radioactive material; nor will there be signs saying "Do not drop box on
your foot" in the Knowledge Management Department. I will accept the
suggestion that I alone will be laughing when that Australian moron who
persists in antagonizing crocodiles and venomous adders finally gets his
comeuppance, but it won't be true, and you know it; a whole lot of us will
be delighted. And you see the connection: there are some things you just
KNOW to not do. Don't drop the box on your foot; don't touch the uranium;
don't stick your head in a crocodile's mouth; mold is icky. The Little
Voice might whisper in the normal course of a day; but you have to concede
that occasionally it just simply SHOUTS. It shouldn’t take a White paper
from ARMA to get a person to listen to it.
I am not a CRM, and unlikely to become one. If being able to determine
which floor tiles contained asbestos was made a part of the curriculum, or
if I was to be graded based on the neatness of my science project on
"Penicillin: You Just THINK It's Your Friend!", then "unlikely" would give
way to "fergit it".
In spite of my little bit of poking at you, I do think that you have,
however inadvertently, raised an extremely important issue. It is not,
alas, the toxicity or ickitudinosity of various fungi, for that is a given;
or should be. No, the excellent point which you have uncovered is that,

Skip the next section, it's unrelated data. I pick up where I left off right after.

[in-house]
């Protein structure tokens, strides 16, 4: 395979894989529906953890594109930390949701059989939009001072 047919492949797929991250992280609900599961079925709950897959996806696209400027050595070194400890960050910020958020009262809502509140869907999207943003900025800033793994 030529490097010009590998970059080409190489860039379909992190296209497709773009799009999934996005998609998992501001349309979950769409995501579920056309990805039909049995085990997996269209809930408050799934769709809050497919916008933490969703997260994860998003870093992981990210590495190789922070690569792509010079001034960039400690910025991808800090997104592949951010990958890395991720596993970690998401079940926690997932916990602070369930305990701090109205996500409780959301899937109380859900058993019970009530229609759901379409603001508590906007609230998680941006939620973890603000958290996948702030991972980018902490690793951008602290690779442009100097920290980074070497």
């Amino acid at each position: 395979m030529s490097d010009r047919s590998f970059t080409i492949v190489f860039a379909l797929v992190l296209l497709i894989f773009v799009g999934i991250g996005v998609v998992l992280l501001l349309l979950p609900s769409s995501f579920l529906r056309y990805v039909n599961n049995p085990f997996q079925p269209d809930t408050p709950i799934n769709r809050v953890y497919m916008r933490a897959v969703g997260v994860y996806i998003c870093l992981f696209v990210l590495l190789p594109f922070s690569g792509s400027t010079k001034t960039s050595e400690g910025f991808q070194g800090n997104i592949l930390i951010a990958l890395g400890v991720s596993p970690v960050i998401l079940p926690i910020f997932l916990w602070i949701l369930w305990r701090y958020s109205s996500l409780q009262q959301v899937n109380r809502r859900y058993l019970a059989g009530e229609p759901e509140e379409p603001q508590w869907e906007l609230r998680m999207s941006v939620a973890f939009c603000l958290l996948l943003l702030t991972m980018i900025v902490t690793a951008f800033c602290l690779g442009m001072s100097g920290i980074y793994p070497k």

since so many of us have had these unsavory experiences with real-time
biology, we will no doubt have learned that our respective staffs are not to
be blithely subjected to such vile working environments; that not only will
we readily agree to requests for protective masks and gloves and clothing,
but will in fact proactively insist on them; that we will not send our
troops where we would not ourselves agree to go; that equipment - ladders,
lifts, carts, etc. - which helps to ensure the health and well-being of our
subordinates is every bit as important as the latest version of a database
program or newest model of a scanner; and that we must at all times when an
employee's health is at stake err on the side of caution, and not on
expediency, frugality, or even on service to our respective organizations.
Harry F. Paget
>From: Hugh Smith <[log in to unmask]>
>Reply-To: Records Management Program <[log in to unmask]>
>To: [log in to unmask]
>Subject: Has ARMA concerned itself with health risks to RMs?
>Date: Thu, 30 Mar 2000 06:11:24 -0800
>Based on comments from Diane and others on the List as well as some horror
>stories sent via email, I was wondering.....Does ARMA put out educational
>documents and guidelines on this type of risk to its members? Shouldn't
>there be an annual seminar at ARMA International to discuss health risks,
>discuss safety procedures, alert you to the different types of dangers that
>It would seem that a simple testing kit could be used to determine what we
>are dealing with. A series of small petrie dishes touched to the various
>types of suspect molds and mailed into a testing lab would do it.
>Also, I am surprized by the number of times I come across asbestos in old
>warehouses and the RM and staff are unaware what it is.
>Is this kind of knowledge part of the CRM educational program? The
>mycotoxins I have read about are life threatening. Many times allergic
>reactions are natures way of saying ....DANGER! In two days of posts we are
>learning that something that we were just curious about is posing a risk to